(*Before you're tempted to make too much of that post title, just remember what blog your're reading!)
My cyber friend and fellow blogger Zoe brought to my attention Theresa Caputo, better known as the Long Island Medium, in a recent comments discussion of one of my premonitions posts. I had never heard of Caputo before (I don't have cable television and don't care for reality shows a bit and that is what the Long Island Medium, which just started it's third season, is). So I've spent the past couple of days Googling to try to find out a little about her and her show.
I guess a person's fondness for Ms. Caputo and what she claims to be able to do is going to be directly proportional to their belief in a post-mortem human existence. Those who do so believe might find the subject of mediumship interesting so long as their religious worldview does not view such a thing as evil or Satanic (my childhood fundamentalist Christianity did view it that way). The hardcore skeptics and physicalists will have no sympathy at all with the idea and will have little reservation in calling the Long Island Medium a fraud.
For example, one of the first items I found on Caputo was from the James Randi Educational Foundation website and was written by Dr. Karen Stollznow, with the title Long Island Medium: A Tall Story. Ah, I could guess what was coming.
Let me say, I do appreciate Randi and his efforts to promote critical thinking. It's just that sometimes I feel that crowd lacks objectivity. It usually isn't enough to just attempt to debunk the claims skeptics find incredible; there must, it seems, always be an effort to insult the intelligence of those who (at least think they) hear the sound of a different drummer. The hardcore skeptic's worldview is quite rigid, and whatever concessions they make that science is not ready to announce a Theory Of Everything, they are quite certain science knows enough to rule certain things impossible without further examination.
Stollznow's article is clearly preaching to the choir. Nothing wrong with that. It is on a skeptic website. But those whose minds may be even slightly more open will probably not appreciate the general tone she takes.
She describes Caputo as
"...yet another psychic medium who claims to be able to talk to the dead, and while she has artificial talons like Sylvia Browne, her blond helmet hair, jewelry and tan are all fake too."
So the take away is that skeptics don't color their hair or sport fake fingernails, jewelry, or tans, but instead "keep it real," correct? I doubt it. It is just a snide little remark that adds absolutely nothing to the discussion of mediumship in general.
In describing the way Caputo works Stollznow writes:
Of course, these are just cold readings of stereotypical subjects; usually older ladies who are asked, “Did your mother/father pass?” Obviously, she/he had, so Caputo proceeds to share a stock message, such as she “loves you”, he has “found peace” or he is telling you it’s time to “move on”.
Now let me say that I have no problem at all - in fact, I generally tend to agree with skeptics - with the suggestion that popular psychics and mediums make heavy use of the psychological technique known as cold reading.
The problem I do have here is the way it is assumed that cold reading is in fact the method Caputo employs. In other words, a suggestion is being presented as an established fact. And I can only wonder what a "stereotypical" older lady is. In this day of longer lifespans, is it all that sure a bet that a sixty-something-year-oldster has a deceased parent?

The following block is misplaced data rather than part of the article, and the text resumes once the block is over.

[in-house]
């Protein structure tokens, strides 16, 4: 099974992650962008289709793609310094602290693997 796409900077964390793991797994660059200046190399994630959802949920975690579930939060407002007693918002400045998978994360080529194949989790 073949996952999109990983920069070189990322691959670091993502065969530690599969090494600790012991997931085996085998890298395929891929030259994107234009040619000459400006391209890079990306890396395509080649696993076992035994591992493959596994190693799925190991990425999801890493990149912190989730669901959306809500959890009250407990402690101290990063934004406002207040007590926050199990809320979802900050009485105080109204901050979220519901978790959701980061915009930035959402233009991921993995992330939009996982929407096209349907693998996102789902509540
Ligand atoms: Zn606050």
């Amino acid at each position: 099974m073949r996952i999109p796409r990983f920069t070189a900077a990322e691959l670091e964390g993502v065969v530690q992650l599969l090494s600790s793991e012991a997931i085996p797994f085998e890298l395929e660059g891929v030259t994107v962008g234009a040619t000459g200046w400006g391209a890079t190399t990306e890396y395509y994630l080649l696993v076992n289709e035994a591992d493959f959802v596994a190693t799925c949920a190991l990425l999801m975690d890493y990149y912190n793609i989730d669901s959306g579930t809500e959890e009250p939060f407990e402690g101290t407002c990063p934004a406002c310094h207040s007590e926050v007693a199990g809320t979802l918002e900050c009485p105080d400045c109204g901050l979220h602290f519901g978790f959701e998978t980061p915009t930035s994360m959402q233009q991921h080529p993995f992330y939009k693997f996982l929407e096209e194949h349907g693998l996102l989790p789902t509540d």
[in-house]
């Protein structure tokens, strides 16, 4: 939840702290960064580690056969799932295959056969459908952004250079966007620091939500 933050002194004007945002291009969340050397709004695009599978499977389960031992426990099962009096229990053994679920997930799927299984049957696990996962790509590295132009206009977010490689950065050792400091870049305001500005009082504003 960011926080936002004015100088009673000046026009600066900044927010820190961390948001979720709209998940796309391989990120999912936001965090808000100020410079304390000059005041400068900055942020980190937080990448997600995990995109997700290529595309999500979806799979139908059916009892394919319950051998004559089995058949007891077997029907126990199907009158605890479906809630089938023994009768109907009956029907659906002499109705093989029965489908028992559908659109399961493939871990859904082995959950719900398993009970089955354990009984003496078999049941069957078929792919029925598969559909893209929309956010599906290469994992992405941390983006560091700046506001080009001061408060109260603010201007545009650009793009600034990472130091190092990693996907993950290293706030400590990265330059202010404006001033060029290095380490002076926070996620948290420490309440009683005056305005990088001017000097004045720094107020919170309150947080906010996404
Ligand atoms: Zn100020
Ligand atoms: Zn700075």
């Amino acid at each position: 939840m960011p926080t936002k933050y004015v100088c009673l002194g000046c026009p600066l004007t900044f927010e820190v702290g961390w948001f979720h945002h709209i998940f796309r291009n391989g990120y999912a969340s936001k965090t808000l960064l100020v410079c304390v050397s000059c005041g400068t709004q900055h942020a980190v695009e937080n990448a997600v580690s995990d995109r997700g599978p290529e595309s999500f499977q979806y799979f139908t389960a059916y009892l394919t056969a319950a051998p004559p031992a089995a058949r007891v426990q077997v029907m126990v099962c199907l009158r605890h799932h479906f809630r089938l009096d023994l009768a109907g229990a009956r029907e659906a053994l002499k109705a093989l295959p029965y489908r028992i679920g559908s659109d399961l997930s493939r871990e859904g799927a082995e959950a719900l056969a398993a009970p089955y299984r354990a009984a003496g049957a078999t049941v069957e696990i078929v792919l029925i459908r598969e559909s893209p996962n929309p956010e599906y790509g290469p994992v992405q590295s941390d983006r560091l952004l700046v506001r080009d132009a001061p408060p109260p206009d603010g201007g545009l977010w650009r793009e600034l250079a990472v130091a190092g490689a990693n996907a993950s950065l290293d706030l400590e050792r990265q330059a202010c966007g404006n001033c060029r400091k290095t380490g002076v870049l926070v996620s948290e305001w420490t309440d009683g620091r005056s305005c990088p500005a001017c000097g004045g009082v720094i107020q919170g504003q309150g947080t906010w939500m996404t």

It is all well good to state one's opinion on any issue. But when that opinion is really an assumption being fobbed off as a proof, it can only garner an Amen! from the choir members. The rest of us might ask, "how can you be so sure?"
Stollznow continues that "Caputo is best known for her exaggerated displays of emotion. There is rarely a scene where she isn’t in tears or claiming empathetic abilities...." Which again, is an opinion that is subject to debate. Only if it is conceded that Caputo is acting fraudulently might it be appropriate to call her emotional displays "exaggerated." If what she does is real, the emotions might see appropriate to many of us.
Dr. Stollznow closes her article with the suggestion that Caputo's show "is a great show for doing RiffTrax to; for skeptics to hone their skeptical skills, catch fallacies, and detect cold and hot reading tricks and techniques." Perhaps that is so. I'm merely suggesting that Dr. Stollznow seems to be assuming that which she feels is true.
My objections to Dr. Stollznow's article should not be seen as an indication that I am a believer in either Theresa Caputo or mediumship. The truth is that I have no positive belief in an afterlife. And trying to be as open-minded as reasonable, and granting for the sake of argument that Caputo is not a money-grubbing fraud (though I'm not arguing she isn't), there could be other explanations for what she says is happening to her (receiving all these visitations and impressions) .
Many Christians believe the alleged spirit world is full of demonic deception. They might entertain the idea that Caputo is communicating with evil-spirits bent on deceiving the still-living. Or let's go out on a limb and concede the existence of psychic powers. In that case, Caputo might be receiving information from still-embodied minds instead of disembodied minds.
My standing is somewhere between the true believers and the hardcore skeptics. In tomorrow's post I will give a little of my own thinking (opinionating, really) concerning Caputo. That will just be my own two cent's worth, and I hope I can do it in a kindly and fair manner. Whether a believer, skeptic, or someone who is skeptical but open-minded as I am, I hope you will visit this subject with me again tomorrow.